Wednesday, January 31, 2007

What Is the "Security Industry?"

There is no common public perception as to what “security” really is. And that’s because the industry is so large and diversified. When the term “law enforcement” is used, there is little doubt as to its meaning: it refers to public agencies that uphold the law. Pretty simple and straightforward. The more informed understand that there are differences in jurisdiction (local vs. county vs. state vs. federal, etc.) and in general function (ordinary policing vs. investigations vs. transportation enforcement vs. protective services, etc.). But when the ordinary citizen hears “law enforcement,” he or she pretty much knows exactly what is meant.

On the other hand, there really is no simple definition of the security industry (other than “providing protective services,” which is so all-encompassing as to be nebulous and non-helpful). Here is just a partial list of the “security industry:” proprietary security departments; contract security services; private investigations; guard and patrol services; armored courier services; alarm and equipment installers; security consultants; private information/intelligence services; auditors; risk management services; contingency planning services; business continuity services; special event specialists; bodyguards/personal protection specialists; etc.

And each of these categories has its subcategories: some proprietary security departments provide overnight guard patrol, some provide full security and law enforcement-like services; some contract security companies provide services to a variety of industries, some specialize in one; some alarm and equipment companies provide home burglar alarms, some provide integrated security systems that are literally global in scope; etc.

So when the term “security” is heard, should the ordinary citizen think of the night watchman-slash-boiler operator, or the corporate security executive who is responsible for $500 billion worth of company assets, or the bodyguard protecting Britney from a stalker, or… what should the ordinary citizen think of?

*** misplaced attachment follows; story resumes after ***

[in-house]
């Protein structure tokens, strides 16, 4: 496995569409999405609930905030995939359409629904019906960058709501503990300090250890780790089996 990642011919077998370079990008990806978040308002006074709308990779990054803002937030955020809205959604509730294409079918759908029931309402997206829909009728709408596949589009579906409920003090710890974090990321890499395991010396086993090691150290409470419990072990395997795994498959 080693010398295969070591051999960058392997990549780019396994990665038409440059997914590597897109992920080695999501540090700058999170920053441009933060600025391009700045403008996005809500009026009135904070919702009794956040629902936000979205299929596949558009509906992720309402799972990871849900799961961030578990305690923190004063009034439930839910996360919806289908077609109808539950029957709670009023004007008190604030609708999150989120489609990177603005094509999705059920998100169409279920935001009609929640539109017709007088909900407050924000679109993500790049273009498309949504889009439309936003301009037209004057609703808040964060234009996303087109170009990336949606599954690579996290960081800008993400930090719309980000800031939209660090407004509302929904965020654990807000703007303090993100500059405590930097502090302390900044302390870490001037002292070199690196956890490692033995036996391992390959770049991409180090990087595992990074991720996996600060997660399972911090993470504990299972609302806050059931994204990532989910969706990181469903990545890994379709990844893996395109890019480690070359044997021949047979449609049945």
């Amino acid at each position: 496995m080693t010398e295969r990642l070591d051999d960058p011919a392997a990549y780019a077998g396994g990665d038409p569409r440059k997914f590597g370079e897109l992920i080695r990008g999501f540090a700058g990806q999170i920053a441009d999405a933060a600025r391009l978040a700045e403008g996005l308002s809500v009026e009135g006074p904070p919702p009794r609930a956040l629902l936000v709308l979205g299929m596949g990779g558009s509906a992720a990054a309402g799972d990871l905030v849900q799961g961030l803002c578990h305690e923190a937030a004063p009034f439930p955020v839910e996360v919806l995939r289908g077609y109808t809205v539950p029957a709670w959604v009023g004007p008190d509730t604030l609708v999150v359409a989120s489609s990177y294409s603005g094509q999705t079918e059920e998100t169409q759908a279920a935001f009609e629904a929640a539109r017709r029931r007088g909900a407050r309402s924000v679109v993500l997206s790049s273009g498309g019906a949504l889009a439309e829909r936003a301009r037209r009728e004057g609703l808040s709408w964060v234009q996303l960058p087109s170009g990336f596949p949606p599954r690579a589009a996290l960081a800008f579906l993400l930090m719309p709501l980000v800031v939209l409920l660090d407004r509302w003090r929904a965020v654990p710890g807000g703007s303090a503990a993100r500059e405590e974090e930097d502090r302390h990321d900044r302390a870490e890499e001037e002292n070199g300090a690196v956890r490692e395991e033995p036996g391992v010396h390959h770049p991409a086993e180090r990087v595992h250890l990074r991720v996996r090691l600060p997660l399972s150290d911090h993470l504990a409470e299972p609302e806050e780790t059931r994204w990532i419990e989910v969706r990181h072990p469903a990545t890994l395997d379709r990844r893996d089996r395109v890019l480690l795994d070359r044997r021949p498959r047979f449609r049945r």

Coupled with the vast diversity of services encompassed by the “security industry,” there are other issues of disparity that make it difficult for the ordinary citizen to understand what we do and who we are:

· There is a Police Officer on duty at the publicly-owned hospital, while there is just a “security guard” on duty at the private hospital across the street – and both are performing the same basic job function.

· Public law enforcement agencies, because they are public, are subject to public scrutiny, in everything from their budgets to their activities. Private security operations, because they work for private enterprises, are subject to virtually no public scrutiny (until something newsworthy – usually meaning “bad” – occurs).

· The high-speed police pursuit of a speeding motorist makes the nightly news because the media camp out on the Police Department’s doorstep. The 2-year investigation by the team of corporate investigators which results in the break-up of the international theft ring resulting in the recovery of $3 million worth of MP3 players goes unnoticed because there are no media present, because the company doesn’t want the publicity to jeopardize the three other investigations that are going on simultaneously.

· The company that installed the home burglar alarm may not be the proper responder when the alarm is activated.

· The “event staff” personnel are seen as being overly aggressive in removing the “…poor drunk guy…” from the concert – after he had just started the fight that knocked over the ten-thousand-dollar amplifier and injured 4 patrons.

In other words, the ordinary citizen cannot really know or understand the “security industry” because the industry is so vast and because “security guards” have such a diverse range of duties and responsibilities. And if you add into the mix the fact that many security strategies rely on unobtrusiveness to be successful……

1 comment:

Anonymous said...

I am willing to take the next phase in my occupation and after working professional security for several years, I'd want to polish up on my current expertise and also get a few new ones.